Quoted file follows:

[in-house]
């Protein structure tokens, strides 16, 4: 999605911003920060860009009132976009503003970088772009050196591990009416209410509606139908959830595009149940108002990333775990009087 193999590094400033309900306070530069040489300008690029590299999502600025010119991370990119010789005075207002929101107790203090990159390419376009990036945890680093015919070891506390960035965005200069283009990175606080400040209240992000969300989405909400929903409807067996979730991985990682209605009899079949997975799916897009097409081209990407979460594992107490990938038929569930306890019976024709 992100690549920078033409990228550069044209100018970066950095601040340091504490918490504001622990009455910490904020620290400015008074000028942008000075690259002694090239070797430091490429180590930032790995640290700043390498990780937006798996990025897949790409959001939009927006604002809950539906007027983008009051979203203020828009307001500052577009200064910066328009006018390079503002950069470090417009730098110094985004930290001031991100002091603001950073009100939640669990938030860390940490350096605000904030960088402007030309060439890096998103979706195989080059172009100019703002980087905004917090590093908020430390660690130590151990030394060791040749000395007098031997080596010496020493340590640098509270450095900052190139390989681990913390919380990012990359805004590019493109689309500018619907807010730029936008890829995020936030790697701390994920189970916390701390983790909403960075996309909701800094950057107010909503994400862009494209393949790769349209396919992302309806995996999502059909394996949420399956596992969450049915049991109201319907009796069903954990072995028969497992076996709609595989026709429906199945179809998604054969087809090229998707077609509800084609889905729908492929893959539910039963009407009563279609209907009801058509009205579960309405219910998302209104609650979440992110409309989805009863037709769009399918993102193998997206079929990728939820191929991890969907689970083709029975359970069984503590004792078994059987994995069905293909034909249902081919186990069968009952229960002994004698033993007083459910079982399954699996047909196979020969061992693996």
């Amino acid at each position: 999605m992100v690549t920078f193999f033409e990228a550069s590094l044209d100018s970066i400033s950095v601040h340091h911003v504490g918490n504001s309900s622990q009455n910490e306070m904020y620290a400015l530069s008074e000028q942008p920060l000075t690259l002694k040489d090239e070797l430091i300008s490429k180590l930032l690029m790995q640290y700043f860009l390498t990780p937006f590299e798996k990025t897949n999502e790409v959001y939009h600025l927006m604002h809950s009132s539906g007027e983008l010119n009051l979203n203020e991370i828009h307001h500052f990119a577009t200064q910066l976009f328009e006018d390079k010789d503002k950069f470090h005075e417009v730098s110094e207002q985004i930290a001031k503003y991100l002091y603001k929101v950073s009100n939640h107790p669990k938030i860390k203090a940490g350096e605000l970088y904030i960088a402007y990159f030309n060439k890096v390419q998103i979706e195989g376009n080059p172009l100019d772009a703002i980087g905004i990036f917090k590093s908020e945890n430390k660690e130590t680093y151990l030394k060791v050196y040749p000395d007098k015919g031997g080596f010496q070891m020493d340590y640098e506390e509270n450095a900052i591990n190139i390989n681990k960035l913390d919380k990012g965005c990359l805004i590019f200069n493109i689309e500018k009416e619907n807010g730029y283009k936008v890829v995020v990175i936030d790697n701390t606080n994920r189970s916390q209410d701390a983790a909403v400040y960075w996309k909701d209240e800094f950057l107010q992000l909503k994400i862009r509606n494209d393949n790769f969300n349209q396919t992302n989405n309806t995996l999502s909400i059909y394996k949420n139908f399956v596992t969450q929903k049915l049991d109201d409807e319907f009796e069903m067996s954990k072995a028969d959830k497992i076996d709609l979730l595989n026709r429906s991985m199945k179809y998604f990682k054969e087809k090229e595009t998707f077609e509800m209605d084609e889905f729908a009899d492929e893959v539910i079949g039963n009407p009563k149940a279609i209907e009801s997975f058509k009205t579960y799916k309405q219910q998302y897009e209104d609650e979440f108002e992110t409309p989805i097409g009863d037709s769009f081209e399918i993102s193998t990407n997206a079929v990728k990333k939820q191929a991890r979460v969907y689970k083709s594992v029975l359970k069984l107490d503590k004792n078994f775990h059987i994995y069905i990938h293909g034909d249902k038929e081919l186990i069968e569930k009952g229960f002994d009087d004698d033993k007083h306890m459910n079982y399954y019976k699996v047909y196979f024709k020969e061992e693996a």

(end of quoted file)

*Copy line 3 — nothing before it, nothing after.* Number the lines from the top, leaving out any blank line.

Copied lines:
């Amino acid at each position: 999605m992100v690549t920078f193999f033409e990228a550069s590094l044209d100018s970066i400033s950095v601040h340091h911003v504490g918490n504001s309900s622990q009455n910490e306070m904020y620290a400015l530069s008074e000028q942008p920060l000075t690259l002694k040489d090239e070797l430091i300008s490429k180590l930032l690029m790995q640290y700043f860009l390498t990780p937006f590299e798996k990025t897949n999502e790409v959001y939009h600025l927006m604002h809950s009132s539906g007027e983008l010119n009051l979203n203020e991370i828009h307001h500052f990119a577009t200064q910066l976009f328009e006018d390079k010789d503002k950069f470090h005075e417009v730098s110094e207002q985004i930290a001031k503003y991100l002091y603001k929101v950073s009100n939640h107790p669990k938030i860390k203090a940490g350096e605000l970088y904030i960088a402007y990159f030309n060439k890096v390419q998103i979706e195989g376009n080059p172009l100019d772009a703002i980087g905004i990036f917090k590093s908020e945890n430390k660690e130590t680093y151990l030394k060791v050196y040749p000395d007098k015919g031997g080596f010496q070891m020493d340590y640098e506390e509270n450095a900052i591990n190139i390989n681990k960035l913390d919380k990012g965005c990359l805004i590019f200069n493109i689309e500018k009416e619907n807010g730029y283009k936008v890829v995020v990175i936030d790697n701390t606080n994920r189970s916390q209410d701390a983790a909403v400040y960075w996309k909701d209240e800094f950057l107010q992000l909503k994400i862009r509606n494209d393949n790769f969300n349209q396919t992302n989405n309806t995996l999502s909400i059909y394996k949420n139908f399956v596992t969450q929903k049915l049991d109201d409807e319907f009796e069903m067996s954990k072995a028969d959830k497992i076996d709609l979730l595989n026709r429906s991985m199945k179809y998604f990682k054969e087809k090229e595009t998707f077609e509800m209605d084609e889905f729908a009899d492929e893959v539910i079949g039963n009407p009563k149940a279609i209907e009801s997975f058509k009205t579960y799916k309405q219910q998302y897009e209104d609650e979440f108002e992110t409309p989805i097409g009863d037709s769009f081209e399918i993102s193998t990407n997206a079929v990728k990333k939820q191929a991890r979460v969907y689970k083709s594992v029975l359970k069984l107490d503590k004792n078994f775990h059987i994995y069905i990938h293909g034909d249902k038929e081919l186990i069968e569930k009952g229960f002994d009087d004698d033993k007083h306890m459910n079982y399954y019976k699996v047909y196979f024709k020969e061992e693996a």